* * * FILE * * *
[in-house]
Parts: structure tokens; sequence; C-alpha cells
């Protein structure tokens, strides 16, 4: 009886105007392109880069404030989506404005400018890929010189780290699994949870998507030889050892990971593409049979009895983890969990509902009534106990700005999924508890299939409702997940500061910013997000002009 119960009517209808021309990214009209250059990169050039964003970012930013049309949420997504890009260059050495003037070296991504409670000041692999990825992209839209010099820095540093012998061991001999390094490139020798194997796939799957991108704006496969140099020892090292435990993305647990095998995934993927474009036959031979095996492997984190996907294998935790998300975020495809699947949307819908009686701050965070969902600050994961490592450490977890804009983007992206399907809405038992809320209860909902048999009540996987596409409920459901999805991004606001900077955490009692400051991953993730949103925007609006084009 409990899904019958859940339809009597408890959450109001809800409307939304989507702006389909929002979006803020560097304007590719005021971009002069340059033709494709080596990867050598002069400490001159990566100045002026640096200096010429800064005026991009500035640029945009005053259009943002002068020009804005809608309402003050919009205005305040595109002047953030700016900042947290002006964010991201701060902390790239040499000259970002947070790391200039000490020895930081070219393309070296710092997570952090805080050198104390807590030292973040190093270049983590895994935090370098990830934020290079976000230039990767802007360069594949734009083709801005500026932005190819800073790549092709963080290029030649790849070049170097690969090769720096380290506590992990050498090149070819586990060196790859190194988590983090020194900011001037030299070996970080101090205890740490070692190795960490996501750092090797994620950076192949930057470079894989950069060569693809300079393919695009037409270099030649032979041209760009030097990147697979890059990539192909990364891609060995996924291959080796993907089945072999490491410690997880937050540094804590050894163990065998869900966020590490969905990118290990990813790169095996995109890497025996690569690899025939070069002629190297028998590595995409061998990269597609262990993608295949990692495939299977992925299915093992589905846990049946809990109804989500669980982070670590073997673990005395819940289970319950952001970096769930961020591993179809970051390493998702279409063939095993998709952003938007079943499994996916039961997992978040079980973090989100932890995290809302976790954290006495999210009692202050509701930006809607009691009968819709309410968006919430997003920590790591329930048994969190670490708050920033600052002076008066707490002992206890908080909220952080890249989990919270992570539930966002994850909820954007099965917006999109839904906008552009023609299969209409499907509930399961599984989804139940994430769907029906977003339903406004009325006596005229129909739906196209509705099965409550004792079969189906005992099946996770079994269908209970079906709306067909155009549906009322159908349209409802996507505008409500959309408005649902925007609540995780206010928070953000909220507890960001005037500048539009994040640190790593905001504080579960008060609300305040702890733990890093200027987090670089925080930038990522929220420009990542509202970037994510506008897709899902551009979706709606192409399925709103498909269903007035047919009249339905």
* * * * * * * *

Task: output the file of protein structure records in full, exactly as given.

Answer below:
[in-house]
Parts: structure tokens; sequence; C-alpha cells
């Protein structure tokens, strides 16, 4: 009886105007392109880069404030989506404005400018890929010189780290699994949870998507030889050892990971593409049979009895983890969990509902009534106990700005999924508890299939409702997940500061910013997000002009 119960009517209808021309990214009209250059990169050039964003970012930013049309949420997504890009260059050495003037070296991504409670000041692999990825992209839209010099820095540093012998061991001999390094490139020798194997796939799957991108704006496969140099020892090292435990993305647990095998995934993927474009036959031979095996492997984190996907294998935790998300975020495809699947949307819908009686701050965070969902600050994961490592450490977890804009983007992206399907809405038992809320209860909902048999009540996987596409409920459901999805991004606001900077955490009692400051991953993730949103925007609006084009 409990899904019958859940339809009597408890959450109001809800409307939304989507702006389909929002979006803020560097304007590719005021971009002069340059033709494709080596990867050598002069400490001159990566100045002026640096200096010429800064005026991009500035640029945009005053259009943002002068020009804005809608309402003050919009205005305040595109002047953030700016900042947290002006964010991201701060902390790239040499000259970002947070790391200039000490020895930081070219393309070296710092997570952090805080050198104390807590030292973040190093270049983590895994935090370098990830934020290079976000230039990767802007360069594949734009083709801005500026932005190819800073790549092709963080290029030649790849070049170097690969090769720096380290506590992990050498090149070819586990060196790859190194988590983090020194900011001037030299070996970080101090205890740490070692190795960490996501750092090797994620950076192949930057470079894989950069060569693809300079393919695009037409270099030649032979041209760009030097990147697979890059990539192909990364891609060995996924291959080796993907089945072999490491410690997880937050540094804590050894163990065998869900966020590490969905990118290990990813790169095996995109890497025996690569690899025939070069002629190297028998590595995409061998990269597609262990993608295949990692495939299977992925299915093992589905846990049946809990109804989500669980982070670590073997673990005395819940289970319950952001970096769930961020591993179809970051390493998702279409063939095993998709952003938007079943499994996916039961997992978040079980973090989100932890995290809302976790954290006495999210009692202050509701930006809607009691009968819709309410968006919430997003920590790591329930048994969190670490708050920033600052002076008066707490002992206890908080909220952080890249989990919270992570539930966002994850909820954007099965917006999109839904906008552009023609299969209409499907509930399961599984989804139940994430769907029906977003339903406004009325006596005229129909739906196209509705099965409550004792079969189906005992099946996770079994269908209970079906709306067909155009549906009322159908349209409802996507505008409500959309408005649902925007609540995780206010928070953000909220507890960001005037500048539009994040640190790593905001504080579960008060609300305040702890733990890093200027987090670089925080930038990522929220420009990542509202970037994510506008897709899902551009979706709606192409399925709103498909269903007035047919009249339905």